Wednesday, September 08, 2004

Children of the Clubs

It’s that time of year again. Today is Beloit College’s annual Student Activities Fair, where the students cart out their favorite cause and present them to the campus, desperately hoping they join their club.

Walking around, I met the head of the Beloit Fair Labor Action Network, whose entire existence seems to revolve around eliminating so-called sweat shops. The AIDS Task Force main area of expertise is distributing condoms and red ribbons (the former is something the Health Center does; the latter does nothing).

The League of Pissed-Off Voters (along with the Democratic and Green Parties) reminded people to vote. They had a lot of help; the voting registration table was quite busy. The Womyn’s Center (no, that’s not a typo) offered a flyer by the Feminist Majority Foundation listing woman’s issues that are hot this election: reproductive rights, gender rights here and abroad, economic equality, environmental protection and trade policies.

Perhaps Beloit Peace and Justice should tell them that the environment and trade are decidedly not women’s issues. Not exclusively. I guess BP&J is too busy offering “educational and social forums for the discussion and exploration of peace and justice-related issues,” as they say in their flyer. It’s a good thing they’re talking about it. God forbid they actually do something. But even there, they are overwhelmed: “we try to focus on topics and develop programs which will spark discussion and raise awareness for the whole campus community.” “Try to focus?” Reading a book while on a roller coaster is “trying to focus.” Writing a paper while your roommate is having sex is “trying to focus.” They are sitting in a meeting of their own making “trying to focus.” Enough said.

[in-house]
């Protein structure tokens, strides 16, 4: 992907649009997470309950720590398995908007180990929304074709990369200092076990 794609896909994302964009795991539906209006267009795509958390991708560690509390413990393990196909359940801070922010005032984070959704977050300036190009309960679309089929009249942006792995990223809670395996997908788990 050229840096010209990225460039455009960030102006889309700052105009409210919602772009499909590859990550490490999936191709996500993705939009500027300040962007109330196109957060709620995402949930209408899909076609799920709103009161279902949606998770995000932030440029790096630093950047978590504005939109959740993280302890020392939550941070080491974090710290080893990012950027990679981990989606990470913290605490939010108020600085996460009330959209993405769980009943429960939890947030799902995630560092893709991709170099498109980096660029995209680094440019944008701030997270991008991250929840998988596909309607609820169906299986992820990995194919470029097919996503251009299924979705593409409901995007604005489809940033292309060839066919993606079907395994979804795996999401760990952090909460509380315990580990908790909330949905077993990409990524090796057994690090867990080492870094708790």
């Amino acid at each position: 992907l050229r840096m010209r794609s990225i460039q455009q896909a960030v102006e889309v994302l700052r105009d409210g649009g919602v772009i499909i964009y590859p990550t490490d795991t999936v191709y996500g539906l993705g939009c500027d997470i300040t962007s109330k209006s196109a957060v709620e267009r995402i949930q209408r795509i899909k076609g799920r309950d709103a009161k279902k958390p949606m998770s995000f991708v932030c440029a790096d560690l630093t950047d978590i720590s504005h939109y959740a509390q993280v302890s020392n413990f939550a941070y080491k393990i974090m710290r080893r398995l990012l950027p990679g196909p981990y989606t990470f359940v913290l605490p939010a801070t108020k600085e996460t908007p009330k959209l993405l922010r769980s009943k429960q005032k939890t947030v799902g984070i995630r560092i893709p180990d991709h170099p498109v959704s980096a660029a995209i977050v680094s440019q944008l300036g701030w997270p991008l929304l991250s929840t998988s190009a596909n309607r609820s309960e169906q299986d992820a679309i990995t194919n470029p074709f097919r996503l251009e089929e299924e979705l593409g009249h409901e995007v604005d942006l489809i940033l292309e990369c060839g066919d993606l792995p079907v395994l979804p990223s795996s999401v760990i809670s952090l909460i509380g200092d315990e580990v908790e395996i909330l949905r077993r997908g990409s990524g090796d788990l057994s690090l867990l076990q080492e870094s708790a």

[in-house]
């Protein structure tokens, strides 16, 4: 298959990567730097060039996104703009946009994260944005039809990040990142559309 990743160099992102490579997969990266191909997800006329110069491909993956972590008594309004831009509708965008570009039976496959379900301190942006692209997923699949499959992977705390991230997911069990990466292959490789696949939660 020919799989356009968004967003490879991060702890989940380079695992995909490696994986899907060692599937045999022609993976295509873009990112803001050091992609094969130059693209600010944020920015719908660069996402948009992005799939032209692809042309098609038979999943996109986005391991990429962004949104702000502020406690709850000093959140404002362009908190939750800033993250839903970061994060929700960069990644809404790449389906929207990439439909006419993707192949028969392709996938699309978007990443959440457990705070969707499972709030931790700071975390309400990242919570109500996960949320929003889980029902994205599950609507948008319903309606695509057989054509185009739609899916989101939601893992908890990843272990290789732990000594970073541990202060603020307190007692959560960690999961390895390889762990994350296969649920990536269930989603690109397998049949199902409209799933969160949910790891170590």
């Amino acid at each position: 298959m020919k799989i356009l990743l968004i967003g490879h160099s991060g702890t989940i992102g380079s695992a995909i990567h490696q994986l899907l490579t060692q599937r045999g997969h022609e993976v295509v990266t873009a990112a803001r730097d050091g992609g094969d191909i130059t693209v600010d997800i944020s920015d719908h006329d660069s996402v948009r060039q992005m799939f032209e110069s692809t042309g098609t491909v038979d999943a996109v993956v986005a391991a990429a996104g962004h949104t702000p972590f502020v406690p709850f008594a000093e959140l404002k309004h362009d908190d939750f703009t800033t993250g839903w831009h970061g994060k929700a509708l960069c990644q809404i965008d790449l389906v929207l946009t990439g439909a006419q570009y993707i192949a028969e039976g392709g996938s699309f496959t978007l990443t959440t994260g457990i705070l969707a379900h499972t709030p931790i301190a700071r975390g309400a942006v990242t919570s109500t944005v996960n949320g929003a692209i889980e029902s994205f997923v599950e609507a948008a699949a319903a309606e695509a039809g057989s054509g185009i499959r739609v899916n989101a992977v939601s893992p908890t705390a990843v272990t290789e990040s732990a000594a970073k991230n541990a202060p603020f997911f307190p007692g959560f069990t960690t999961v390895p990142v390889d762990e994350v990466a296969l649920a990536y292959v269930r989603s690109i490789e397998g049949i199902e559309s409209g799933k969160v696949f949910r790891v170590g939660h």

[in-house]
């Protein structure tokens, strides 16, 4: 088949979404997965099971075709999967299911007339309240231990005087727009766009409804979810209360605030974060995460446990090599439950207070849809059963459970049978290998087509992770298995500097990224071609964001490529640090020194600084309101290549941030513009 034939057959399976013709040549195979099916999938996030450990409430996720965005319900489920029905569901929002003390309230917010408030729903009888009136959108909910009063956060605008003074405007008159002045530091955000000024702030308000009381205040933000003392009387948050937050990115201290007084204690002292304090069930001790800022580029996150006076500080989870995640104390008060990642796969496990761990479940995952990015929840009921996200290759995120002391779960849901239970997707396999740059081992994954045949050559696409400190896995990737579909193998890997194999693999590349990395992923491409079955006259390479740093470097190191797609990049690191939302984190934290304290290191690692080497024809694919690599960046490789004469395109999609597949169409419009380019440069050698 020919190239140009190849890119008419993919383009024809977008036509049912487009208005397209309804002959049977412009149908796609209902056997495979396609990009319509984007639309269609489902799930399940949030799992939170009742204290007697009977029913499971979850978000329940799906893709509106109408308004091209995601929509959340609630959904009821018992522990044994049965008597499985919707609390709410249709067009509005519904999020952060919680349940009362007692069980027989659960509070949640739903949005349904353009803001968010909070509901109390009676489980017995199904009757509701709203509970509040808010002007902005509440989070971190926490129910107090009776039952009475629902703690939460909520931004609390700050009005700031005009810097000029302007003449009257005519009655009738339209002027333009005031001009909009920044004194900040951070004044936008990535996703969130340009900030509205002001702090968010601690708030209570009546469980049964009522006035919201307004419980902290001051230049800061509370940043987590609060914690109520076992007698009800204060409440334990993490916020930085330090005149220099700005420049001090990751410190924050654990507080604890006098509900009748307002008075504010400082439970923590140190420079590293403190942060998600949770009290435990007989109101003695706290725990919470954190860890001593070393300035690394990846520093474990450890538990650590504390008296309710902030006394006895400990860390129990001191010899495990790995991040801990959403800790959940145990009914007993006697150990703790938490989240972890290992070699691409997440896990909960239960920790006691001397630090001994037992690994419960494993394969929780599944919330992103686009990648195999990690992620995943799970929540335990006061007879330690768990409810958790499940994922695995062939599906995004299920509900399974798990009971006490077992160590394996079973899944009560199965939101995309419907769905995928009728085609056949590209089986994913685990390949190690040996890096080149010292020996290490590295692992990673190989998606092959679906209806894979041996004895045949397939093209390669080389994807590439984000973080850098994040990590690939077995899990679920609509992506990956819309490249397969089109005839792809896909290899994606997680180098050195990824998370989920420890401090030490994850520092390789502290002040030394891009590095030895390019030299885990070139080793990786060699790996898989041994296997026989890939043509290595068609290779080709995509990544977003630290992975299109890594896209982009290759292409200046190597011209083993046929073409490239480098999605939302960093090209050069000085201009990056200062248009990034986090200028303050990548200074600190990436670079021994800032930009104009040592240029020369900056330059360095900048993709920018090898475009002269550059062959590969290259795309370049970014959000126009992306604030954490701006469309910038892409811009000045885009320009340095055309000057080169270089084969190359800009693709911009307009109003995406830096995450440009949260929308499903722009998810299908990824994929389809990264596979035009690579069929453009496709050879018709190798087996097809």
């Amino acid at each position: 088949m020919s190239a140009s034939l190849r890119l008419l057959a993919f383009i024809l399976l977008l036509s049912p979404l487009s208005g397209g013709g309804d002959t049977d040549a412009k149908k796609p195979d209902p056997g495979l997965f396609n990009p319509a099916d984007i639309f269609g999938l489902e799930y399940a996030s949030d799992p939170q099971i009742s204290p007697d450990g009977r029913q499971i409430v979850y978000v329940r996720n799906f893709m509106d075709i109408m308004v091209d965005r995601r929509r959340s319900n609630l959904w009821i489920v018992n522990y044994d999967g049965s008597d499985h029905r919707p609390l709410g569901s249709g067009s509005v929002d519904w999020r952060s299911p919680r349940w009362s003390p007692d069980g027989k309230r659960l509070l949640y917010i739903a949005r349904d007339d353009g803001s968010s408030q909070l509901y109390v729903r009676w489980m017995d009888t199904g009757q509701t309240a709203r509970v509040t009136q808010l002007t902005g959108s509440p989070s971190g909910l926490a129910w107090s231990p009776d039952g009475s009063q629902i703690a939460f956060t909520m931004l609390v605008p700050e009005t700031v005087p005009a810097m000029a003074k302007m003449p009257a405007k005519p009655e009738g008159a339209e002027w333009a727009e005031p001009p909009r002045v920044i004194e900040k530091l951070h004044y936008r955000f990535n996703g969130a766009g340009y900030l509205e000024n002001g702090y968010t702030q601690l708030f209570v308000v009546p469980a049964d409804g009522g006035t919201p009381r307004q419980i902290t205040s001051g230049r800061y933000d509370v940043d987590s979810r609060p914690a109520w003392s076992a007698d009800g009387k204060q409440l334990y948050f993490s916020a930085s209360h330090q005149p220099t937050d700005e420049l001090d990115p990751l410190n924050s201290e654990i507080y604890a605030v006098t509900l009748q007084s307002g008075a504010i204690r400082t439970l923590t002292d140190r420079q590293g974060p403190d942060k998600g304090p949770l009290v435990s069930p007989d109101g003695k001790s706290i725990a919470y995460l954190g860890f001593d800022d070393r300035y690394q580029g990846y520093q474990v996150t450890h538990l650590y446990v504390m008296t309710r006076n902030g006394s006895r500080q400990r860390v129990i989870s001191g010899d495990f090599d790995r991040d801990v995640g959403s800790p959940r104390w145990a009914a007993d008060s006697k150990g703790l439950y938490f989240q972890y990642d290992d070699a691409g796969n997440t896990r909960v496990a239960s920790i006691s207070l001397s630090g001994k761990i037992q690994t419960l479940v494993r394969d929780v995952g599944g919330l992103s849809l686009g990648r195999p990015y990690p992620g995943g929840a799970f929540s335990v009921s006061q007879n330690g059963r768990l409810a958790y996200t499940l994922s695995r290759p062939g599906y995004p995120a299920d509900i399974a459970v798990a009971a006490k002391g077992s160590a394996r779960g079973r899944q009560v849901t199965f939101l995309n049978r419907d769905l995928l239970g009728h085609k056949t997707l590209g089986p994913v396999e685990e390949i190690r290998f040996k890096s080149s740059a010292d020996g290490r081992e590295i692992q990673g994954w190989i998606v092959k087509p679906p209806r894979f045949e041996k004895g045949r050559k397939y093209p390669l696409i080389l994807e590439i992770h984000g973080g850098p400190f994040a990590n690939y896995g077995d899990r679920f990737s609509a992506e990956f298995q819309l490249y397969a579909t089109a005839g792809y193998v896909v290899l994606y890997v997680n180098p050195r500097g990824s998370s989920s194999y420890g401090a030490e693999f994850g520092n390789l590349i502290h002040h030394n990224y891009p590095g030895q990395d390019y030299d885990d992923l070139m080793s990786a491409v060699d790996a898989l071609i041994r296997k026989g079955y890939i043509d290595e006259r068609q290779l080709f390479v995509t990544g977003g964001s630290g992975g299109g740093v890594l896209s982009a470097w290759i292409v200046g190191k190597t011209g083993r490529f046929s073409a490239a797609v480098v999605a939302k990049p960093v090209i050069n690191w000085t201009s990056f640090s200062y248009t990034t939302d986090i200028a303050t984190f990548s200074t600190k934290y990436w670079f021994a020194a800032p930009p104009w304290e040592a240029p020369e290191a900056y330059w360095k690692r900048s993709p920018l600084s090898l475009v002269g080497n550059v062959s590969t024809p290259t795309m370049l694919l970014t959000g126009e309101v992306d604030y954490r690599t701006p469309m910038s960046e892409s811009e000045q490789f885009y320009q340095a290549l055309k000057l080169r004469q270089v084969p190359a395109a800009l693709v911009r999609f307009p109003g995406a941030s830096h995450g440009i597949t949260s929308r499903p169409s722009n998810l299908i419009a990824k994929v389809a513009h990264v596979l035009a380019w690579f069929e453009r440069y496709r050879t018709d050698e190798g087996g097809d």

The Fair sported the Pagan Fellowship, the Christian Fellowship, the Spiritual Life Program and the InterFaith Council. Why is it so difficult to combine these? Perhaps their members are too occupied with DDR Club, Funk Club, Breakdancing Club and the Beloit Free-Style Walking Club (not making that up) to think about reorganizing. Talking to members, the main focus of these organizations seems to be “holding meetings” and “raising awareness.” Perhaps I should start a club that raises awareness of efficiency, synergy and scarcity because these are concepts that are obviously escaping the campus at large.

Normally, I wouldn’t care if there was an ironing club or a watch-the-paint-dry club but all student-run organizations (no matter how superfluous) get college funding, funding that comes from the student activities fee that everyone has to pay. And yes, Beloit is a private institution and if it really pissed me off enough, I could just go somewhere else. But to some degree I accept the activities fee and I reserve the right to criticize it. Especially when organizations get so bloated, redundancy and uselessness reach such new heights.


Chris said...

What, David no a likea da clubs? It all sounds very German. You can go to Germany and find clubs for almost anything. Hey, you must have seen the post on my blog a couple of days ago for the European Students Association, it seems as though it has received a much better response online than I initially presumed it would. Now, however, the big test awaits ... trying it out on unsuspecting UCSD activists!!!!!

Anonymous said...

I think it's nice to see the market providing so many options for the consumers.

David said...

Except it's not the market. It's politics. If the student activities fee was waived and people would create clubs based on individual contributions, then that's one thing. If they dip into a pot created by required fees, that's another. For even more confirmation, consider this. Notice that to start a club with funding, you have to get approval from student government. Technically, you don't need funding, but, hey, the money's "free" so why not?